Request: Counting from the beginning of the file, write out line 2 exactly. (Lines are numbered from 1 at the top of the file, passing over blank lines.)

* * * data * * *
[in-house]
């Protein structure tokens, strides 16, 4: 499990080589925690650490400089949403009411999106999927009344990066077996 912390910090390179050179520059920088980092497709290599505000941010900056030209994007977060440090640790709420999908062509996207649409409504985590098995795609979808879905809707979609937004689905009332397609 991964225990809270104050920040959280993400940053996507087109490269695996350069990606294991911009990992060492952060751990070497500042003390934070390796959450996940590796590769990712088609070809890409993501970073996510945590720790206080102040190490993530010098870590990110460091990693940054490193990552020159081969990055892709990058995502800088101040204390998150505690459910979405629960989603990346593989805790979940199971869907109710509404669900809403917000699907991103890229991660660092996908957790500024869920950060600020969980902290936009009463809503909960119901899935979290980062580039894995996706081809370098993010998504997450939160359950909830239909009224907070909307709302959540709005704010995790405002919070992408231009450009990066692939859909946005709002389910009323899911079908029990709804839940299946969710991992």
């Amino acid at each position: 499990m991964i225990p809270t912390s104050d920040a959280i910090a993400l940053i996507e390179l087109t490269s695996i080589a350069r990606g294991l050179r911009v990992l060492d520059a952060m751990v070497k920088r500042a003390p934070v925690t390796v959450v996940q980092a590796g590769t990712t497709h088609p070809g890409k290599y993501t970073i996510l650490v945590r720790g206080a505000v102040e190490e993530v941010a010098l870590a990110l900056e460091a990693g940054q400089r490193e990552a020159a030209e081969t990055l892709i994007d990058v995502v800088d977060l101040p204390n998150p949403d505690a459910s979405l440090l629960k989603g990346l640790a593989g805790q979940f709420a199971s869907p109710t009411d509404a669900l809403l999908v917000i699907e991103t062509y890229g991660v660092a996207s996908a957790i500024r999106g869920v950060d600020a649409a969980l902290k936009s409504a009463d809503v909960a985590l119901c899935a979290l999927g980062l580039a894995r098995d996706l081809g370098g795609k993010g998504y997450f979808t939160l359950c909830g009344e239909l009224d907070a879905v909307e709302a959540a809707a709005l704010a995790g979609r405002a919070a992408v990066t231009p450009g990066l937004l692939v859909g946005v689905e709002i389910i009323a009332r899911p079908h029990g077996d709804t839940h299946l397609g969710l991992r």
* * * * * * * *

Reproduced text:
């Protein structure tokens, strides 16, 4: 499990080589925690650490400089949403009411999106999927009344990066077996 912390910090390179050179520059920088980092497709290599505000941010900056030209994007977060440090640790709420999908062509996207649409409504985590098995795609979808879905809707979609937004689905009332397609 991964225990809270104050920040959280993400940053996507087109490269695996350069990606294991911009990992060492952060751990070497500042003390934070390796959450996940590796590769990712088609070809890409993501970073996510945590720790206080102040190490993530010098870590990110460091990693940054490193990552020159081969990055892709990058995502800088101040204390998150505690459910979405629960989603990346593989805790979940199971869907109710509404669900809403917000699907991103890229991660660092996908957790500024869920950060600020969980902290936009009463809503909960119901899935979290980062580039894995996706081809370098993010998504997450939160359950909830239909009224907070909307709302959540709005704010995790405002919070992408231009450009990066692939859909946005709002389910009323899911079908029990709804839940299946969710991992």